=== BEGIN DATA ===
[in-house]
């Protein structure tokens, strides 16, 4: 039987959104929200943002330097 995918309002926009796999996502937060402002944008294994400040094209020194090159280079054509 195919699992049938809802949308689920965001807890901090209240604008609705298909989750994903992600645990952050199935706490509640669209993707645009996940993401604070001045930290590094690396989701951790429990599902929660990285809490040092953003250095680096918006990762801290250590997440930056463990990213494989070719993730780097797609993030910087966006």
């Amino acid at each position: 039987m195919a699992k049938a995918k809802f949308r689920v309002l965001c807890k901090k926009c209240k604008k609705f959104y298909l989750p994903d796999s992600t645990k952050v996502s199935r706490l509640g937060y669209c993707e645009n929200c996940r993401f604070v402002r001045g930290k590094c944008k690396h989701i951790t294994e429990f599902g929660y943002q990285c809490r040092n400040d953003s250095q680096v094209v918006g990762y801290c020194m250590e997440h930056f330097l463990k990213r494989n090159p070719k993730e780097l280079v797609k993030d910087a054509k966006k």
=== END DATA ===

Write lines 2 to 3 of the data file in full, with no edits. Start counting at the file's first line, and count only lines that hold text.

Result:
């Protein structure tokens, strides 16, 4: 039987959104929200943002330097 995918309002926009796999996502937060402002944008294994400040094209020194090159280079054509 195919699992049938809802949308689920965001807890901090209240604008609705298909989750994903992600645990952050199935706490509640669209993707645009996940993401604070001045930290590094690396989701951790429990599902929660990285809490040092953003250095680096918006990762801290250590997440930056463990990213494989070719993730780097797609993030910087966006």
């Amino acid at each position: 039987m195919a699992k049938a995918k809802f949308r689920v309002l965001c807890k901090k926009c209240k604008k609705f959104y298909l989750p994903d796999s992600t645990k952050v996502s199935r706490l509640g937060y669209c993707e645009n929200c996940r993401f604070v402002r001045g930290k590094c944008k690396h989701i951790t294994e429990f599902g929660y943002q990285c809490r040092n400040d953003s250095q680096v094209v918006g990762y801290c020194m250590e997440h930056f330097l463990k990213r494989n090159p070719k993730e780097l280079v797609k993030d910087a054509k966006k």